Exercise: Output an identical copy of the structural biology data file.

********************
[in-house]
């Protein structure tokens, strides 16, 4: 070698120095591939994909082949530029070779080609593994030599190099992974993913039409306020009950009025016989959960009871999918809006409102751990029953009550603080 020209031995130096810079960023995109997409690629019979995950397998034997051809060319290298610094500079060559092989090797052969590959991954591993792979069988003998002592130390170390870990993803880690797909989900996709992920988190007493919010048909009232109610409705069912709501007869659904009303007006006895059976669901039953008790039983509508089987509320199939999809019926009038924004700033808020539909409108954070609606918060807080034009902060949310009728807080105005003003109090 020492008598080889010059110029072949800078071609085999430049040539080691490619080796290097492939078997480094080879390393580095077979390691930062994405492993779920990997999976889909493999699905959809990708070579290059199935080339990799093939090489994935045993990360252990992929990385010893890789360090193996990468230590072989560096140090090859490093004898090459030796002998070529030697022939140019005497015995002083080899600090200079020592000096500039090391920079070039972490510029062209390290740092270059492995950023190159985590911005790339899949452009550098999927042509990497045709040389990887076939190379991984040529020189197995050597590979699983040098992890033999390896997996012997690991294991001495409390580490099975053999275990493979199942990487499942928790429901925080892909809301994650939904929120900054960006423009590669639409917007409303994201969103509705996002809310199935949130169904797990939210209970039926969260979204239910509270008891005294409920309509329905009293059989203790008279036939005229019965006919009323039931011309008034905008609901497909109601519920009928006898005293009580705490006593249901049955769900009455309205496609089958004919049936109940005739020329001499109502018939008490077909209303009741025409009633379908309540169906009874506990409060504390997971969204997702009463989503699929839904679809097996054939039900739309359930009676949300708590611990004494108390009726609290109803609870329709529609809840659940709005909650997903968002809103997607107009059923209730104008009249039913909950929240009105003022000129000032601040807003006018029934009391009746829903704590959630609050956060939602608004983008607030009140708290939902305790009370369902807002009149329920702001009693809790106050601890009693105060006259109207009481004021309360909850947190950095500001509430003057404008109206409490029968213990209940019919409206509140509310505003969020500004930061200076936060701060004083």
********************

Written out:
[in-house]
């Protein structure tokens, strides 16, 4: 070698120095591939994909082949530029070779080609593994030599190099992974993913039409306020009950009025016989959960009871999918809006409102751990029953009550603080 020209031995130096810079960023995109997409690629019979995950397998034997051809060319290298610094500079060559092989090797052969590959991954591993792979069988003998002592130390170390870990993803880690797909989900996709992920988190007493919010048909009232109610409705069912709501007869659904009303007006006895059976669901039953008790039983509508089987509320199939999809019926009038924004700033808020539909409108954070609606918060807080034009902060949310009728807080105005003003109090 020492008598080889010059110029072949800078071609085999430049040539080691490619080796290097492939078997480094080879390393580095077979390691930062994405492993779920990997999976889909493999699905959809990708070579290059199935080339990799093939090489994935045993990360252990992929990385010893890789360090193996990468230590072989560096140090090859490093004898090459030796002998070529030697022939140019005497015995002083080899600090200079020592000096500039090391920079070039972490510029062209390290740092270059492995950023190159985590911005790339899949452009550098999927042509990497045709040389990887076939190379991984040529020189197995050597590979699983040098992890033999390896997996012997690991294991001495409390580490099975053999275990493979199942990487499942928790429901925080892909809301994650939904929120900054960006423009590669639409917007409303994201969103509705996002809310199935949130169904797990939210209970039926969260979204239910509270008891005294409920309509329905009293059989203790008279036939005229019965006919009323039931011309008034905008609901497909109601519920009928006898005293009580705490006593249901049955769900009455309205496609089958004919049936109940005739020329001499109502018939008490077909209303009741025409009633379908309540169906009874506990409060504390997971969204997702009463989503699929839904679809097996054939039900739309359930009676949300708590611990004494108390009726609290109803609870329709529609809840659940709005909650997903968002809103997607107009059923209730104008009249039913909950929240009105003022000129000032601040807003006018029934009391009746829903704590959630609050956060939602608004983008607030009140708290939902305790009370369902807002009149329920702001009693809790106050601890009693105060006259109207009481004021309360909850947190950095500001509430003057404008109206409490029968213990209940019919409206509140509310505003969020500004930061200076936060701060004083």